The third possibility is the one I’ve discussed in this essay at length: war in the Ukraine. Would the Russians fight? They don’t want war, but Putin has high domestic approval ratings. My older, more literary friends in Russia tend to be pro-Western. They despise Putin for poisoning and imprisoning Alexei Navalny; for shutting down the organization “Memorial”, which has documented the repressions of the Stalin era; for muzzling the few free media outlets as “foreign agents”; for lending official sanction to reactionary, chauvinist movements; and for many other outrages. Russia under Putin is not a free society, but he is neither Stalin nor Hitler, and other friends of mine, mindful of the historical background I’ve outlined above, would tend to agree with their leader that the West has cynically backed Russia up against the wall.
That’s a powerful sentiment the West underestimates at its peril. The USSR lost over twenty million people in World War II— still known there as the Great Patriotic War— and this month [December] in 1941, which is still living memory for some nonagenarians, German scouts had reached the village of Khimki and could see the Kremlin through their binoculars. They know what being up against the wall means, in a visceral way Americans cannot comprehend. A towering monument in the shape of gigantic antitank barriers marks the spot where the Red Army stopped Hitler. It used to be in a field, and it seared your vision as you came into Moscow from Sheremetyevo airport. Now it’s dwarfed by the tower blocks of the bedroom suburbs of the megalopolis. Russia has been vulnerable before. The Mongols overran it in the 13th century. Moscow burned in 1812 after Napoleon seized it. The Nazis reached its gates. Enough: Never again.
Events in the days to come will outpace this writing, but the day before yesterday the US flew an Air Force reconnaissance plane over the Ukraine. This sends altogether the wrong signal. It is precisely what the Russians have been warning NATO not to do. The US fleet in the Mediterranean has been put on alert. NATO forces are active on the Black Sea. The saber-rattling heightens tension but does not demonstrate commitment: Ukraine is not a NATO member, and if the Russians do move, neither Mr. Biden nor the European powers will intervene directly. But they may provide weapons and on-the-ground military advisors to the Ukraine. The Russians could try to strike convoys bringing such weapons, and launch attacks to take out those foreign advisors. NATO might then put Eastern Europe on a heightened alert. Poland has a nationalist government, and Belarus, on Russia’s side, has a dictator whose behavior is radically dangerous. Both are the Ukraine’s neighbors, and both are unstable. The Russians might also respond with pressure in the form of overflights and border incursions into the three Baltic republics, which are NATO members. The Baltics would definitely call on NATO for treaty-bound assistance. If that assistance were provided, Russian and US/UK/German forces could easily clash. If either side overpowers the other, the side about to be overrun would probably use battlefield low-yield nuclear weapons. Escalation would be inevitable at that point. If, on the other hand, NATO were to do nothing about the Ukraine at all, and/or abandon the Baltics, then the alliance is likely to fall apart with Europe fatally destabilized, making nuclear war down the line probable: Russia presses its claim for demilitarization of Eastern Europe, the latter refuses, and war spreads.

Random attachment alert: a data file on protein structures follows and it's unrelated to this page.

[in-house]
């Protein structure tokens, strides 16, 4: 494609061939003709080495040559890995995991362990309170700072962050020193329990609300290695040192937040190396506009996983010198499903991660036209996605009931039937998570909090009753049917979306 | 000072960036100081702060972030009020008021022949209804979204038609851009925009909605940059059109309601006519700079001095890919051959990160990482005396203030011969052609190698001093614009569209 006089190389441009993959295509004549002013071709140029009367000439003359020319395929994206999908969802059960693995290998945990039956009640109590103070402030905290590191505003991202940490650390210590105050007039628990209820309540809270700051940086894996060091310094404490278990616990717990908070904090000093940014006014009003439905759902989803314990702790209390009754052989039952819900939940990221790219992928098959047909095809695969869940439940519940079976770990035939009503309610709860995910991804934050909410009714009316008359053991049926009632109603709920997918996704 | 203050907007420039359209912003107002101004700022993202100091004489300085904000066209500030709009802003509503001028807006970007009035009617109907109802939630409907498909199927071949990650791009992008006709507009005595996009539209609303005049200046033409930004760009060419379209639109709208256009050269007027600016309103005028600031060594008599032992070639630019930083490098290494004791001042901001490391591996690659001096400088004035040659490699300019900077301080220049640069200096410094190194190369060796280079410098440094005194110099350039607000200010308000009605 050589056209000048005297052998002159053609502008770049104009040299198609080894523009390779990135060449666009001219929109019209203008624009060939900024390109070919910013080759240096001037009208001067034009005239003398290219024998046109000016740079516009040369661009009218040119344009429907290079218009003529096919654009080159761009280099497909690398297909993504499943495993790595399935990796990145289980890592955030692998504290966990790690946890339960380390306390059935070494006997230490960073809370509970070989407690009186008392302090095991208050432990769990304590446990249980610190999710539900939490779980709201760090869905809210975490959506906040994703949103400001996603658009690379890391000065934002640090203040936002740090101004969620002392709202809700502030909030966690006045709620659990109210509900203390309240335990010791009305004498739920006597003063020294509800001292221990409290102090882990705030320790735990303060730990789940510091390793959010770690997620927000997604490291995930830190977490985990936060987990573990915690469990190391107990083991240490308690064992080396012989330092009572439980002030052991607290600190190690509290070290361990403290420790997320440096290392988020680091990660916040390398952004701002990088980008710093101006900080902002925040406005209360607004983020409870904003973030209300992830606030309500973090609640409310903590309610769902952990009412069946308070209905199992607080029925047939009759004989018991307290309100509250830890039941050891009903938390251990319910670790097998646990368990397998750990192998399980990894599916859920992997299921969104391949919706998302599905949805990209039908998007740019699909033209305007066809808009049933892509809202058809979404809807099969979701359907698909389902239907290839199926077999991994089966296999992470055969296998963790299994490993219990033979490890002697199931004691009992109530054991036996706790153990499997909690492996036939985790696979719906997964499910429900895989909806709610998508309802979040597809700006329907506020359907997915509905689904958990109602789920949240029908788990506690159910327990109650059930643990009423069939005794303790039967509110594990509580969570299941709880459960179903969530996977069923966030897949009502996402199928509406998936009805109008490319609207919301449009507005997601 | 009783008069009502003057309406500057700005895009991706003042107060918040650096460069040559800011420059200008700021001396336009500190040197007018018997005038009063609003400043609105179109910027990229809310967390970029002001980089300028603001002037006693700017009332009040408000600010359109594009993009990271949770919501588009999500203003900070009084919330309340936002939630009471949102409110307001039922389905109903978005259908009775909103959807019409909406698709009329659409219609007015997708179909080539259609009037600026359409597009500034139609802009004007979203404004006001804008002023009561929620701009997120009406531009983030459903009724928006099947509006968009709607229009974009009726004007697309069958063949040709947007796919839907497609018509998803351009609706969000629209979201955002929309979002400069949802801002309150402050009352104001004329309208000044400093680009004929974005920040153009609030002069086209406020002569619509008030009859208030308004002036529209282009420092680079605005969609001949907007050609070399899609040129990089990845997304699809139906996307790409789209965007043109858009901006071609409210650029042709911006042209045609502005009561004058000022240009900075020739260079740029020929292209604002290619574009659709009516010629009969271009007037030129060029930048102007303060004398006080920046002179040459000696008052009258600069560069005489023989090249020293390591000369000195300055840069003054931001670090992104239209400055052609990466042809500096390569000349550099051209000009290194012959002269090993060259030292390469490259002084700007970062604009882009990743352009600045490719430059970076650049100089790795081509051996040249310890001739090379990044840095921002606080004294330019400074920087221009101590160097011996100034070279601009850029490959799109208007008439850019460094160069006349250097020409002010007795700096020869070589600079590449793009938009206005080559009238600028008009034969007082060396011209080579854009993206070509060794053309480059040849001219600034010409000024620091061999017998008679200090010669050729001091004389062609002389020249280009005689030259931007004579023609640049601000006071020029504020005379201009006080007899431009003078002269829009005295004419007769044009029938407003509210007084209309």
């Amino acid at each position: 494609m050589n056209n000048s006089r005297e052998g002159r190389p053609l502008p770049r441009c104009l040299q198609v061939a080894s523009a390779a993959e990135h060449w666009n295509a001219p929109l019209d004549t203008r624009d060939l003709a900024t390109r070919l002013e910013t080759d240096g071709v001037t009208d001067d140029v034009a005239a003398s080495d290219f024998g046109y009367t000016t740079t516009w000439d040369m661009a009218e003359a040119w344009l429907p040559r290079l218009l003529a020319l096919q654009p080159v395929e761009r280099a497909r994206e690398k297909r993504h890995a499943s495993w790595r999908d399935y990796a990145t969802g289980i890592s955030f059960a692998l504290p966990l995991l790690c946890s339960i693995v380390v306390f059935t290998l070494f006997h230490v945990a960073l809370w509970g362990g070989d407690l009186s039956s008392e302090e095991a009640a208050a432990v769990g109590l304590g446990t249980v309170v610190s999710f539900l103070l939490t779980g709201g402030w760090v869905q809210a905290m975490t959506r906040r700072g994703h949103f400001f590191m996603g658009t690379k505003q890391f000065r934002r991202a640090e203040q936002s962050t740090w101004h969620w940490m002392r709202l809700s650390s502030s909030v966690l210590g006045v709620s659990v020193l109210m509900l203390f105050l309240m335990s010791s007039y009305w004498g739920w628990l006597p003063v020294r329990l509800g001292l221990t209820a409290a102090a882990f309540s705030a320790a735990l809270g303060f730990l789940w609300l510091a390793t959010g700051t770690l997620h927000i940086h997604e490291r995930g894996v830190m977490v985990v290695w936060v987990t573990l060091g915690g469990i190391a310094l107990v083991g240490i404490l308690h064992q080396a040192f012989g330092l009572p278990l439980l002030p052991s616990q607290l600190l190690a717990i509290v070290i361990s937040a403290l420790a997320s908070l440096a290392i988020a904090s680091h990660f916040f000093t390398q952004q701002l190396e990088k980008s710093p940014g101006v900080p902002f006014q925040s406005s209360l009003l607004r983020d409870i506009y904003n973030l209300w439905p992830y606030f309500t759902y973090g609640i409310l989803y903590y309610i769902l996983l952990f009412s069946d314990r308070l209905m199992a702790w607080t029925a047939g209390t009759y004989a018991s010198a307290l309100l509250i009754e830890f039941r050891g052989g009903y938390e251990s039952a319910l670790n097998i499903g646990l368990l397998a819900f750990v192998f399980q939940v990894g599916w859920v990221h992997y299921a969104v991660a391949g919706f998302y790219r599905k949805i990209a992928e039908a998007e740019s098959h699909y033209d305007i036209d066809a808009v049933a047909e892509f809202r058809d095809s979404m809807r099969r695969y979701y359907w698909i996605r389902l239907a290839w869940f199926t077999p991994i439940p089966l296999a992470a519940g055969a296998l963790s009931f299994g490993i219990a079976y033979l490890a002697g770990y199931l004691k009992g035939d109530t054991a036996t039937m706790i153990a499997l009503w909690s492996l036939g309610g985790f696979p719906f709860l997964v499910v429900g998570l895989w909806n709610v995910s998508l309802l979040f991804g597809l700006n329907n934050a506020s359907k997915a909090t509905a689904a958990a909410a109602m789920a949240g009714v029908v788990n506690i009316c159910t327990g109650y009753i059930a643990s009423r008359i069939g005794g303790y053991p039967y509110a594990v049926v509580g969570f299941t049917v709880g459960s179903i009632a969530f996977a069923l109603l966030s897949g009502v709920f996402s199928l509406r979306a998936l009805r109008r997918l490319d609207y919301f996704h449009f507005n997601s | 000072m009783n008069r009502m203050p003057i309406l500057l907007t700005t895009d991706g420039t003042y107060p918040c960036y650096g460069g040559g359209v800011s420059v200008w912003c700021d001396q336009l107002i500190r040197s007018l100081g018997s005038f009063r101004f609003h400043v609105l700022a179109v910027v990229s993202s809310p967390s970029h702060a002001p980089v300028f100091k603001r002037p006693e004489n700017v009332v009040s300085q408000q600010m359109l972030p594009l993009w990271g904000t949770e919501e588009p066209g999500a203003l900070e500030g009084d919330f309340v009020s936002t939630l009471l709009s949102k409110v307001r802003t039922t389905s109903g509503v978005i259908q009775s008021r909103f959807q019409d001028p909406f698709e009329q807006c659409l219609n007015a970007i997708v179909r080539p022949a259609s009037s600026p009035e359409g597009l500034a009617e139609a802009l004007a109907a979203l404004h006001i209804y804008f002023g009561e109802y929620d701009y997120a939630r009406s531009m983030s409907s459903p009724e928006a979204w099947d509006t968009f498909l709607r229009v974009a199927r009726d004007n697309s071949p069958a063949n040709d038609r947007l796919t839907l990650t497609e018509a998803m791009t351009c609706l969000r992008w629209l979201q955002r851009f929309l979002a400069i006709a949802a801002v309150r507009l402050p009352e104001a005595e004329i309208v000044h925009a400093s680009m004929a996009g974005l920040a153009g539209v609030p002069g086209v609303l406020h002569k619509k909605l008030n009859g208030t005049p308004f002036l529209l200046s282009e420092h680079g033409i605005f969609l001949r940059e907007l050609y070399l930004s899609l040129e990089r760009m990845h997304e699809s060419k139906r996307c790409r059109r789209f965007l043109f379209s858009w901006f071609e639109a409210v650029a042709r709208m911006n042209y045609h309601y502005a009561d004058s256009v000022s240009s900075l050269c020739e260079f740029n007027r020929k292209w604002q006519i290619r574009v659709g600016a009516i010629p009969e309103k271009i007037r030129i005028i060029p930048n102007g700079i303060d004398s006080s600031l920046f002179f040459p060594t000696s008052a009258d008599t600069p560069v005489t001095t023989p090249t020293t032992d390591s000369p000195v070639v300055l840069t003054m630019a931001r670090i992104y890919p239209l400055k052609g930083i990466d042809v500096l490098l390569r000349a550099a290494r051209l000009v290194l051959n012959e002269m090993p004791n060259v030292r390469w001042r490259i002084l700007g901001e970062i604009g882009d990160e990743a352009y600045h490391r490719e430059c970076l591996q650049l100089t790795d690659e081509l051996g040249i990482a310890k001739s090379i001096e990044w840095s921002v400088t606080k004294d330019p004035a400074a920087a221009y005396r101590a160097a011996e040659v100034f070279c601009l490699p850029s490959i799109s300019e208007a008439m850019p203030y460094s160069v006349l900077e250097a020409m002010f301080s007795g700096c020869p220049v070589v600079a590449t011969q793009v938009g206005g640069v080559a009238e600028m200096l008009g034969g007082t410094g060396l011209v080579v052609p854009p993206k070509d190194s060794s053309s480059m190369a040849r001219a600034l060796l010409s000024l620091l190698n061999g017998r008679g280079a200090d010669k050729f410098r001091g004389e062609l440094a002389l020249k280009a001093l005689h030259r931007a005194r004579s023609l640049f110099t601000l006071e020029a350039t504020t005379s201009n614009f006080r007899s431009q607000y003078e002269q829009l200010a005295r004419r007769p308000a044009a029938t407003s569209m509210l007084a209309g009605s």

The above scenario, in one or another form, is not new. There is even an alternative history documentary, ostensibly a BBC news program, that you can watch on YouTube. It ends with a nuclear holocaust in which Britain ceases to exist. In a sense, all this is a continuation of the Cold War, with the chess pieces moved from the old flashpoint, the enclave of West Berlin, eastwards across Poland. Some of you may remember the 1983 television movie “The Day After”, in which a skirmish over Berlin leads within a day or two to a nuclear war and we watch the incineration of Kansas City, of quiet farms, the death of a white horse in the open field, the blinding of a little boy.
All the dangers I have described are real, and the dire outcomes I have projected reflect similar sober assessments by others. With the end of the Cold War, people automatically assumed that the nuclear threat was over, too; and that Mutually Assured Destruction was a thing of the past. But nuclear weapons have not disappeared, and in some respects the present world order, which is unipolar in appearance, is more unsafe and less stable than the Manichaean confrontation between the USA and the USSR was. Our sense of security is false, and our attention has been dulled by political polarization and culture wars and distracted by the pandemic. Social media have superficially increased intercultural contact, but there is less authentic mutual understanding, less meaningful conversation, between civilizations than ever.
We are sleepwalking towards a precipice. In the end, this is our world. It is not the property of political elites, of the military-industrial complex. It is our responsibility, yours and mine, to wake up, take responsibility for our destiny, stop our failed leaders, say no to war, and take back our planet. For our sake. For our children’s sake. For the sake of nature itself— and, as the author of the Declaration of Independence called Him, Nature’s God.
Categories: Chronicle of Current Events